نوستالژی در روسیه پست سوسیالیستی: بررسی برنامه های کاربردی برای استراتژی های تبلیغاتی
|کد مقاله||سال انتشار||مقاله انگلیسی||ترجمه فارسی||تعداد کلمات|
|24107||2007||7 صفحه PDF||سفارش دهید||محاسبه نشده|
Publisher : Elsevier - Science Direct (الزویر - ساینس دایرکت)
Journal : Journal of Business Research, Volume 60, Issue 6, June 2007, Pages 649–655
This article investigates nostalgia in post-socialist Russia from a consumer behavior perspective. The research includes the following components: 1) an overview of nostalgia and nostalgia proneness as a personality trait among Russians in the context of recent societal changes, 2) an analysis of four categories of nostalgia (personal, interpersonal, cultural, and virtual) and themes in nostalgia experiences provided by Russian respondents, and 3) a discussion of specific stimuli and advertising content in the Russian marketplace designed to evoke individual and collective nostalgia. The major nostalgia themes—specifically, the break-up of the Soviet Union, nature, and food—identified in the Russian responses are related to advertising and marketing elements for Russian products. The article also discusses the implications of consumer nostalgia for marketing and advertising strategy in the post-socialist Russian economy.
Nostalgia has recently attracted attention in marketing and consumer research. This article explores the relationship of nostalgia to product marketing and advertising in Russia, a country that has experienced significant political, social, and economic changes during the last 15 years. Such cultural transitions may produce nostalgic sentiments that exhibit an overall similarity among members of the society, but that also differ based on individuals' own life experience and situation (Davis, 1979).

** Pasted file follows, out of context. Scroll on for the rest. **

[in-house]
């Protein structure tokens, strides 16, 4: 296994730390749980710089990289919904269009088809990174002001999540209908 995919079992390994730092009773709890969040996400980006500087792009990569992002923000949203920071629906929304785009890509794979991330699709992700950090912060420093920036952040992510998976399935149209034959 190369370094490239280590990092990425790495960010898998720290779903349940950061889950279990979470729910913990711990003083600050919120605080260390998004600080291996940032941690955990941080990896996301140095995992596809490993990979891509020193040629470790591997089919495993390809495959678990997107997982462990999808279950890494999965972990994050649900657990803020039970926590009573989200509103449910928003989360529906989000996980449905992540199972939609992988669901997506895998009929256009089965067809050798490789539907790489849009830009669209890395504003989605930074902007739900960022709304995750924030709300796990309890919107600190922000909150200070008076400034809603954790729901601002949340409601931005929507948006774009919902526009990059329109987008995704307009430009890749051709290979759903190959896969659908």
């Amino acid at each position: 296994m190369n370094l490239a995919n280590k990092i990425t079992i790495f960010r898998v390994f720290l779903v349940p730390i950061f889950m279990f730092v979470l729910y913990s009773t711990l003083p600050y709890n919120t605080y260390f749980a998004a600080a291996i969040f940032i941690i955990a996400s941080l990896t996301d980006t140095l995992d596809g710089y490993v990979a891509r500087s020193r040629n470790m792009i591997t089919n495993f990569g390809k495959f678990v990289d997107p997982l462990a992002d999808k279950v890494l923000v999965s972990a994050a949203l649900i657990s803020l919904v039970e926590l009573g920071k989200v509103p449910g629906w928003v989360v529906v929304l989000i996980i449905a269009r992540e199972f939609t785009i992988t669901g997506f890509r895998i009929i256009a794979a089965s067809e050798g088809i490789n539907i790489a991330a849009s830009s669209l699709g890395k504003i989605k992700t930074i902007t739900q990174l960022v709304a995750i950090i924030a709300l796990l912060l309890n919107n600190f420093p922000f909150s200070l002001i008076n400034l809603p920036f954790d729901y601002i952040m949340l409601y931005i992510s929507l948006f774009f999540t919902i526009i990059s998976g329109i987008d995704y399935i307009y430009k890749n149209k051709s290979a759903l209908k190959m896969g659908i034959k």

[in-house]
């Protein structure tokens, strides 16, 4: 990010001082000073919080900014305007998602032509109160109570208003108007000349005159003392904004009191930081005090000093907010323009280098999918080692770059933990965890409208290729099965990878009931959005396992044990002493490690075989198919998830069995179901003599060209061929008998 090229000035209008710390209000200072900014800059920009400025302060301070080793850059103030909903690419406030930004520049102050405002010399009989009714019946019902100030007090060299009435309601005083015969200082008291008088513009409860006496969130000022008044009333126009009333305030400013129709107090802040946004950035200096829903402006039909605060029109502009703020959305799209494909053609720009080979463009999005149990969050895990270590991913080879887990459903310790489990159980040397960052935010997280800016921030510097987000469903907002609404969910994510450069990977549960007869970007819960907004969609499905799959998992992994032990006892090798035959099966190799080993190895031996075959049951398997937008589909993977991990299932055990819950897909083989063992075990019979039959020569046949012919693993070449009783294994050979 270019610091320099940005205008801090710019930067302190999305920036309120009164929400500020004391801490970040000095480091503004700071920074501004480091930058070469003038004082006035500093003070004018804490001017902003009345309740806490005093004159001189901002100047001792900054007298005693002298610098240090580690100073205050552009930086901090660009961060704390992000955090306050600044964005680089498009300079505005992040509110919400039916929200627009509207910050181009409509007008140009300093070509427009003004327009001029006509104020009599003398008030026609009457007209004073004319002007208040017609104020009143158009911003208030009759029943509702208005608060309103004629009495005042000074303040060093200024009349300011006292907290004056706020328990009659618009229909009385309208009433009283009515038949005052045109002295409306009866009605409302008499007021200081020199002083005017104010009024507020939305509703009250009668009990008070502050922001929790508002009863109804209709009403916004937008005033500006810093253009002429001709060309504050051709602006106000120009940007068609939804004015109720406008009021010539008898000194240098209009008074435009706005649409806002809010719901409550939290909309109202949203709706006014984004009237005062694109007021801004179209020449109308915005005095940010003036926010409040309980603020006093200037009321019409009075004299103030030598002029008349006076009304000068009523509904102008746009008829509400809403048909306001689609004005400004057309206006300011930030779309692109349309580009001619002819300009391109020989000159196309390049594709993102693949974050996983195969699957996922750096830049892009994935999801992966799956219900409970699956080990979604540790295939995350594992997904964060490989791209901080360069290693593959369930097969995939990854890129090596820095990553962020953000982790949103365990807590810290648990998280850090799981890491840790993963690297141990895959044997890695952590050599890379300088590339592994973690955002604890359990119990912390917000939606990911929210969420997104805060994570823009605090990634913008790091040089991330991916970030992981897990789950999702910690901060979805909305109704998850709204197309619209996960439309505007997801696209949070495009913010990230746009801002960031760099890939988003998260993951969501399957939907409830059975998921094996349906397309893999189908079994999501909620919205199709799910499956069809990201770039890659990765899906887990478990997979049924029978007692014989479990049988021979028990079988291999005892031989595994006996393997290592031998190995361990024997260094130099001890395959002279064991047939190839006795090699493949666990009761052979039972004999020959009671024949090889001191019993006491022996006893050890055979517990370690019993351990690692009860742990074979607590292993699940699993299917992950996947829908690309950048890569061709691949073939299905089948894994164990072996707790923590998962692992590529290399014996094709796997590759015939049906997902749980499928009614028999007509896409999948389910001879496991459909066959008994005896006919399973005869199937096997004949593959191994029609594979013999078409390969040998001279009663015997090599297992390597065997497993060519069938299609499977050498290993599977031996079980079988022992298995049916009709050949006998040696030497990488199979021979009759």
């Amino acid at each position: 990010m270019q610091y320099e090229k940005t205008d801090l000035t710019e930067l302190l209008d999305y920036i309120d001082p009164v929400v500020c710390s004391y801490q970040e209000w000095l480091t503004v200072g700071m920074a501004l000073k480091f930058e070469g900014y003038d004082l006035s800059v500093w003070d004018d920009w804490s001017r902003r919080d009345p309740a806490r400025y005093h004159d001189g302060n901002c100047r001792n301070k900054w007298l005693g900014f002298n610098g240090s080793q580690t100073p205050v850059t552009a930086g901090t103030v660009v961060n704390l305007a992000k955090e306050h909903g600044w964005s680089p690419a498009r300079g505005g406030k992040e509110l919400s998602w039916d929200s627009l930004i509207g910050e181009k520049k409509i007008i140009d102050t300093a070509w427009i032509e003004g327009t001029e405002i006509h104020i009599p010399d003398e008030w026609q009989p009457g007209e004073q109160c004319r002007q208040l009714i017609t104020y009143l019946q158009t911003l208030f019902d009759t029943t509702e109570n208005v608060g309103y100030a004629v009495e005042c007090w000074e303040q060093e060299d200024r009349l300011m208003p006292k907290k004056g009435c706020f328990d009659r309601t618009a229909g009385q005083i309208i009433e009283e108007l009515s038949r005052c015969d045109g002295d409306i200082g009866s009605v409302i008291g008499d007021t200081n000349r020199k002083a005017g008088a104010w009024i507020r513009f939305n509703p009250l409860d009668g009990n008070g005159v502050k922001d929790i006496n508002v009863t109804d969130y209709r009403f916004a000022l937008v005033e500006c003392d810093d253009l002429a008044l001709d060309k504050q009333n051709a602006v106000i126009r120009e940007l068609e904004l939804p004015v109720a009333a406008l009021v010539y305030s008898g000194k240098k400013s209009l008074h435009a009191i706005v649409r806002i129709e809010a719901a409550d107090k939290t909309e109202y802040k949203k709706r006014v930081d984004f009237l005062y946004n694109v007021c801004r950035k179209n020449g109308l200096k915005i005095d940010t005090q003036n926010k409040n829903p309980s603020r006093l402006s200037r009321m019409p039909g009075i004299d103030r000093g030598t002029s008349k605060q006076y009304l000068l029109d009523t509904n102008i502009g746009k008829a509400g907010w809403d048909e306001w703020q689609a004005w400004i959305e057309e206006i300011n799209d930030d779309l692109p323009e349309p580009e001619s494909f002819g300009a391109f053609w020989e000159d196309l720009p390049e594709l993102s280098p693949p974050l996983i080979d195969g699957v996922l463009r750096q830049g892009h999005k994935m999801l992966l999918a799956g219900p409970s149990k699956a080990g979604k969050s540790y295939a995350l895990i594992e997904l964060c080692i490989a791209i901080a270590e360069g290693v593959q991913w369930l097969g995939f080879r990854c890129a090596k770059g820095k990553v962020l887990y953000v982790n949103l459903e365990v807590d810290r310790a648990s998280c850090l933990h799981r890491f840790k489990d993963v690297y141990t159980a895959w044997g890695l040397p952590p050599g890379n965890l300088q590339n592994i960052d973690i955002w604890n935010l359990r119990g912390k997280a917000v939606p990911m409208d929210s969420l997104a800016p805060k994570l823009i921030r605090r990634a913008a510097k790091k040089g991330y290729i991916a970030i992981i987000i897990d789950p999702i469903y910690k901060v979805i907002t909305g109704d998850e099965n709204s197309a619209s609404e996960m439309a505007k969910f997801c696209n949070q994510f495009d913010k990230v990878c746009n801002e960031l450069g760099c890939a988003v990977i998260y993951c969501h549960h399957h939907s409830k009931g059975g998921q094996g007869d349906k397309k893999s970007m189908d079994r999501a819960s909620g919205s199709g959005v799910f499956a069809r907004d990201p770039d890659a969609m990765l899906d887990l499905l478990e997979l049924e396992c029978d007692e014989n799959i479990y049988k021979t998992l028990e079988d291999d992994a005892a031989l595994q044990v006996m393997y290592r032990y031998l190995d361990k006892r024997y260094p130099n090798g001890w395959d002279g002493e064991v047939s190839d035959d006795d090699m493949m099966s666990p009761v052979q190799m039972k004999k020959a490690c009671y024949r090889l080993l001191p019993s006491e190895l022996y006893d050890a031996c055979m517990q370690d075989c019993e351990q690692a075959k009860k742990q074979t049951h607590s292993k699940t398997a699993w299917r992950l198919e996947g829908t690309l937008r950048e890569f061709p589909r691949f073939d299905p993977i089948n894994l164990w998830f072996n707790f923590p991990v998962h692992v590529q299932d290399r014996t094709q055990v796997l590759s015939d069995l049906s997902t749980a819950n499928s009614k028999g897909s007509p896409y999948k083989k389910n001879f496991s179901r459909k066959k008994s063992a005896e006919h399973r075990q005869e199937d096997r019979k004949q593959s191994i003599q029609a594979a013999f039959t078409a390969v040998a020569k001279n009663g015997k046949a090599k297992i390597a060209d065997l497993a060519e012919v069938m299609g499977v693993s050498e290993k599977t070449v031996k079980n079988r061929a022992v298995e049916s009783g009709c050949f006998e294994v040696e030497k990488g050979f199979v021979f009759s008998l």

نتیجه گیری انگلیسی
The research presented in this article examines how recent changes in Russian society shape consumer nostalgia and encourage the evocation of nostalgia by marketers adapting to the new economy. The content analysis indicates that there are common themes that strike a nostalgic chord with the respondents. Many of the responses appear to reflect societal changes (seemingly negative) related to jobs, crime, and the general social structure. While personal nostalgia dominates, all four categories of nostalgia are present. Although the sample of respondents is not representative of the general Russian population, the content analysis confirms other research on nostalgia and provides a basis for more systematic study of nostalgia in Russia. The frequency with which nature themes are mentioned by the respondents suggests that Wimm-Bill-Dann may be on target with its use of the countryside and home-grown values. The nostalgic experiences of Russian consumers provide a compelling extension of the literature on advertising and consumption experience in an important venue that receives less attention than other countries. Russia has experienced many cultural discontinuities, economic changes, and a recent transition to be an important emerging consumer market. There is a clear use of Soviet-related themes and brands, as well as an evocation of pre-Soviet times, in the nostalgic positioning of current Russian brands. Results from this study shed light on the responses Russian consumers have to Soviet-era brands still in existence and to “retro” products that use imagery associated with Communist or imperial times. As brands proliferate and brand management continues to evolve over time, nostalgia may become a more common positioning strategy in Russia. In the future, comparisons of advertising and consumption behavior can be made between Russia and the findings from other cultures in this area.